Monday, May 28, 2007

Day 1: We arrive in Yellowstone.

While this is a mostly birding website I enjoy all nature and wildlife and you can not go to Yellowstone and only take pictures of birds. So here are some of the mammals that we were able to photograph on our trip.

We left for Yellowstone on Saturday morning. That day we drove across Minnesota and North Dakota and stopped for the night in Glendive, MT. Sunday morning we continued on and arrived at Yellowstone around 2pm. We immediately set out across the upper loop to the Tower and Lamar Valley area. We decided to check out the Tower area first and as we passed the Roosevelt Junction we came across a red fox in a small meadow. We had seen a fox in the same area last year and we guessed that this was the same one. After a pit stop at the tower visitor center we headed out to Lamar Valley. As we crossed the Yellowstone River we saw a lot of cars stopped at the side of the road. Since we had seen big horn sheep in this area in past years we stopped to see what everyone was looking at. We were not disappointed. In the field next to the road was a large ram and his harem.
We got some good shots as they came close and then crossed the road. Lamar was pretty quiet so we headed back to Tower and got our first bear sighting of the trip.
By this time it was getting pretty late, my blood sugar was getting low and the hotel was still a couple hours away so we headed back across the park to West Yellowstone. On the way back we came across a large elk grazing and stopped for a couple of pictures. It is cool to see them when the antlers are covered in velvet. He still even had some of his winter coat.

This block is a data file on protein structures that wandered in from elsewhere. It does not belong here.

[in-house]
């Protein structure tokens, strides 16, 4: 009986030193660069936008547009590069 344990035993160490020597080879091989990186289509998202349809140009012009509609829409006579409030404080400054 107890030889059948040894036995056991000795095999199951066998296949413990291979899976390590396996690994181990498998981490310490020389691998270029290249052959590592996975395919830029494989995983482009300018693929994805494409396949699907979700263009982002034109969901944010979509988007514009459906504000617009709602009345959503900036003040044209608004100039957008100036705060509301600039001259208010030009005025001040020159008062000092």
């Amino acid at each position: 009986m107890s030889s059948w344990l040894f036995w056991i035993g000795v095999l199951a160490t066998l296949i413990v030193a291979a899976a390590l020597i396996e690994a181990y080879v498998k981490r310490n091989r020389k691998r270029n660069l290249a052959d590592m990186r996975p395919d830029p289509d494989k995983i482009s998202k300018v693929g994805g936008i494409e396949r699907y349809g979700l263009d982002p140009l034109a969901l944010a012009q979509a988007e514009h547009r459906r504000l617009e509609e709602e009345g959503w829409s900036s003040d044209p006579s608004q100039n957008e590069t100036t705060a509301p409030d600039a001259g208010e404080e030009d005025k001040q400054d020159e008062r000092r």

Even though it was a good first day we were still a little disappointed. The past 2 times that we had come in the spring we had been fortunate and had spotted grizzly bears on the first day. This year we did not and unfortunately it was a portent that this year we would not be as extremely lucky as we had been in the past.

Birding in Yellowstone part 1: water fowl

From May 20th to the 25th we took our annual trip to Yellowstone National Park. This is the 6th year in a row that we have made a trip to Yellowstone/Grand Tetons. We have been their 3 times in the end of September and now 3 times in the end of May.

When we go in the fall we typically stay down in Jackson, WY and spend most of our time down in the Tetons photographing moose. When we go in the spring we stay up in West Yellowstone and spend most of our time on the northern loop of Yellowstone. Unfortunately this year the weather was not as good as it has been on past trips so we did not see as much as we usually have.

We did see quite a bit of waterfowl this year. We spotted these lesser scaup swimming in the Bridge Bay of Lake Yellowstone. This picture was one of the few pictures that we were able to take on Tuesday. It snowed pretty much every day that we were at the park but on Tuesday it snowed all day long. This made the visibility pretty poor which made it very difficult to take pictures.

Thursday we had a bit better weather. It still cloudy that day but it only snowed off and on. While driving through the park we noticed a pair of common merganser swimming in the Gibbon River. I was pretty excited because grebes, loons and mergansers are some of my favorite non-raptors. So I stopped to take some pictures. As I moved up to get even with them to take their picture the pair kept swimming upstream. The current was pretty quick so they were not able to swim very fast. Each time I would get even with them I would stop to shoot and they would move further up stream. This happened a few times until I decided to get smart and wait to stop until I got a head of them. As usual it was the birds that out smarted me. As soon as I got further upstream then they were, they turned around and shot down stream flying quickly away on the current. I got a few more shots as I walked back to the car but I decided that if they were that determined not to have their picture taken that it would be better to be satisfied with the pictures that I had rather then stress the birds out any more.

We spotted this barrow's goldeneye on Floating Island Lake. This trumpeter swan was also photographed at Floating Island Lake. He seemed to have problems with the neighbors. A couple of times he chased canadian geese around the lake shore.